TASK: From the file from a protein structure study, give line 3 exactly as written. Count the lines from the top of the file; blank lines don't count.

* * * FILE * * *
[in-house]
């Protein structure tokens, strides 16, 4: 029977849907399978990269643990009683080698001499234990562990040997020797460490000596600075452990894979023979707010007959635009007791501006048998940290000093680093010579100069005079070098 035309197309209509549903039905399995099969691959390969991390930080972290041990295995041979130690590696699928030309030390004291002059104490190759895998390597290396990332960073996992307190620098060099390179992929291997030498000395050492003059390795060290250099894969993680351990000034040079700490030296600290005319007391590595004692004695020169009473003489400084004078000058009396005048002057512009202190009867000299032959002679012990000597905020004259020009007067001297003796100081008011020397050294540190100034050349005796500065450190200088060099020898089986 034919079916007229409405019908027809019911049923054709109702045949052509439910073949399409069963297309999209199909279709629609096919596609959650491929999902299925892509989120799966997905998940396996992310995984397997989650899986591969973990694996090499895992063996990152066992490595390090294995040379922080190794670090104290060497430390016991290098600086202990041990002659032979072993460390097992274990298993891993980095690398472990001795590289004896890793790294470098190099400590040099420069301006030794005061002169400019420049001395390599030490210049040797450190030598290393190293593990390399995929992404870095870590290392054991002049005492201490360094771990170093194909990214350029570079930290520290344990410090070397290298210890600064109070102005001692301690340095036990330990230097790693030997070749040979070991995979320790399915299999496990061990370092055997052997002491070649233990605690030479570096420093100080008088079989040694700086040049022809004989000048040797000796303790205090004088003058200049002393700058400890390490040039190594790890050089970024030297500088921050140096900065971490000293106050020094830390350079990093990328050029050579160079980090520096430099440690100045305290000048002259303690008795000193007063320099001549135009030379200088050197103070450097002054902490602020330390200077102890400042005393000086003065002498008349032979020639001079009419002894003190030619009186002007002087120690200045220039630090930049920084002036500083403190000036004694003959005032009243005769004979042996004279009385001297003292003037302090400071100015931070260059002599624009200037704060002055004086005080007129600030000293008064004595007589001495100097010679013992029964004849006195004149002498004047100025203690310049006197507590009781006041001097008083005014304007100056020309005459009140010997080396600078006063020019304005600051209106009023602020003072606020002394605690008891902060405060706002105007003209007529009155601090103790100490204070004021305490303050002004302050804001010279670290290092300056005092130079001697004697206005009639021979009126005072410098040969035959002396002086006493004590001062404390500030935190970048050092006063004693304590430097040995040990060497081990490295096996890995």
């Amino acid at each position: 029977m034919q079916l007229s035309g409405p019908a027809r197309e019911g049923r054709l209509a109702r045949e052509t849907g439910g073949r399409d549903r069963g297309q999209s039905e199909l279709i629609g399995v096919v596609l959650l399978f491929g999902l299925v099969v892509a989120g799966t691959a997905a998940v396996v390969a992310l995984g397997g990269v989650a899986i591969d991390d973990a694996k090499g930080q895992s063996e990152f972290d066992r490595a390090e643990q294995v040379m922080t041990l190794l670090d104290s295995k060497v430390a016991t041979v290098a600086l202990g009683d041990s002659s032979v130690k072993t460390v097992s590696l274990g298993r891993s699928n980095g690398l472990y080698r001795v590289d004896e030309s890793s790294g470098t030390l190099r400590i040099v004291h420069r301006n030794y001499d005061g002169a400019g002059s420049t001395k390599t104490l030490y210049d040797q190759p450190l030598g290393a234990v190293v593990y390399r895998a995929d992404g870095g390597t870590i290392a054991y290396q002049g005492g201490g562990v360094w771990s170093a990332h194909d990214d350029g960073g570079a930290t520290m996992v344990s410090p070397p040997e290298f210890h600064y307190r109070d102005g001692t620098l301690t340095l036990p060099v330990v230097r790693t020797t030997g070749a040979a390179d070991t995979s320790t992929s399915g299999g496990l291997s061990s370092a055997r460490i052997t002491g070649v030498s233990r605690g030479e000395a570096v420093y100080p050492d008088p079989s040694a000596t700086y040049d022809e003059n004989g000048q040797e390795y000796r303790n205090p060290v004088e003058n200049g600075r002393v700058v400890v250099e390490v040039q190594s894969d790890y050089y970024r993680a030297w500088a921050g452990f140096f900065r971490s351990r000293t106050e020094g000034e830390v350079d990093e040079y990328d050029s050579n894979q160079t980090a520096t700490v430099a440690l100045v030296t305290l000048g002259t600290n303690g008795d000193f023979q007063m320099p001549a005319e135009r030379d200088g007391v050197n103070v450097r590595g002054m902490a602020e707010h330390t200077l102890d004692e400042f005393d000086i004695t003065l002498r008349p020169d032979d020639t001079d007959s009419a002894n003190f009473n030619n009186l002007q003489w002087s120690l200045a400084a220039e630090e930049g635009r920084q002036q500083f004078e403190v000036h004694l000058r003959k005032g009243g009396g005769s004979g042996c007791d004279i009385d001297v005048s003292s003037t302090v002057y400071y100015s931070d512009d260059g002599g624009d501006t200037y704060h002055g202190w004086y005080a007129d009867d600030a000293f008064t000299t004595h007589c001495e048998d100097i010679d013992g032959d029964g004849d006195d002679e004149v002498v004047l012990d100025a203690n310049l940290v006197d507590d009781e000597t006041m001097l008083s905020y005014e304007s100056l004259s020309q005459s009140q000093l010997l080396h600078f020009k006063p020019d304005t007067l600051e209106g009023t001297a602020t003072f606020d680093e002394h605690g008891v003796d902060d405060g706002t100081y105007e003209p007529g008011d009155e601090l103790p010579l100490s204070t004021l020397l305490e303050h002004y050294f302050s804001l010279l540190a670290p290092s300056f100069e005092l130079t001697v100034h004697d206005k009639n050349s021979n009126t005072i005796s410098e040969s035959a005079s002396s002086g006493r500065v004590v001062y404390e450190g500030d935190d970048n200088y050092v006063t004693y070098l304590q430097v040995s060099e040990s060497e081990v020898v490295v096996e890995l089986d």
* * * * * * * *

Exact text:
């Amino acid at each position: 029977m034919q079916l007229s035309g409405p019908a027809r197309e019911g049923r054709l209509a109702r045949e052509t849907g439910g073949r399409d549903r069963g297309q999209s039905e199909l279709i629609g399995v096919v596609l959650l399978f491929g999902l299925v099969v892509a989120g799966t691959a997905a998940v396996v390969a992310l995984g397997g990269v989650a899986i591969d991390d973990a694996k090499g930080q895992s063996e990152f972290d066992r490595a390090e643990q294995v040379m922080t041990l190794l670090d104290s295995k060497v430390a016991t041979v290098a600086l202990g009683d041990s002659s032979v130690k072993t460390v097992s590696l274990g298993r891993s699928n980095g690398l472990y080698r001795v590289d004896e030309s890793s790294g470098t030390l190099r400590i040099v004291h420069r301006n030794y001499d005061g002169a400019g002059s420049t001395k390599t104490l030490y210049d040797q190759p450190l030598g290393a234990v190293v593990y390399r895998a995929d992404g870095g390597t870590i290392a054991y290396q002049g005492g201490g562990v360094w771990s170093a990332h194909d990214d350029g960073g570079a930290t520290m996992v344990s410090p070397p040997e290298f210890h600064y307190r109070d102005g001692t620098l301690t340095l036990p060099v330990v230097r790693t020797t030997g070749a040979a390179d070991t995979s320790t992929s399915g299999g496990l291997s061990s370092a055997r460490i052997t002491g070649v030498s233990r605690g030479e000395a570096v420093y100080p050492d008088p079989s040694a000596t700086y040049d022809e003059n004989g000048q040797e390795y000796r303790n205090p060290v004088e003058n200049g600075r002393v700058v400890v250099e390490v040039q190594s894969d790890y050089y970024r993680a030297w500088a921050g452990f140096f900065r971490s351990r000293t106050e020094g000034e830390v350079d990093e040079y990328d050029s050579n894979q160079t980090a520096t700490v430099a440690l100045v030296t305290l000048g002259t600290n303690g008795d000193f023979q007063m320099p001549a005319e135009r030379d200088g007391v050197n103070v450097r590595g002054m902490a602020e707010h330390t200077l102890d004692e400042f005393d000086i004695t003065l002498r008349p020169d032979d020639t001079d007959s009419a002894n003190f009473n030619n009186l002007q003489w002087s120690l200045a400084a220039e630090e930049g635009r920084q002036q500083f004078e403190v000036h004694l000058r003959k005032g009243g009396g005769s004979g042996c007791d004279i009385d001297v005048s003292s003037t302090v002057y400071y100015s931070d512009d260059g002599g624009d501006t200037y704060h002055g202190w004086y005080a007129d009867d600030a000293f008064t000299t004595h007589c001495e048998d100097i010679d013992g032959d029964g004849d006195d002679e004149v002498v004047l012990d100025a203690n310049l940290v006197d507590d009781e000597t006041m001097l008083s905020y005014e304007s100056l004259s020309q005459s009140q000093l010997l080396h600078f020009k006063p020019d304005t007067l600051e209106g009023t001297a602020t003072f606020d680093e002394h605690g008891v003796d902060d405060g706002t100081y105007e003209p007529g008011d009155e601090l103790p010579l100490s204070t004021l020397l305490e303050h002004y050294f302050s804001l010279l540190a670290p290092s300056f100069e005092l130079t001697v100034h004697d206005k009639n050349s021979n009126t005072i005796s410098e040969s035959a005079s002396s002086g006493r500065v004590v001062y404390e450190g500030d935190d970048n200088y050092v006063t004693y070098l304590q430097v040995s060099e040990s060497e081990v020898v490295v096996e890995l089986d």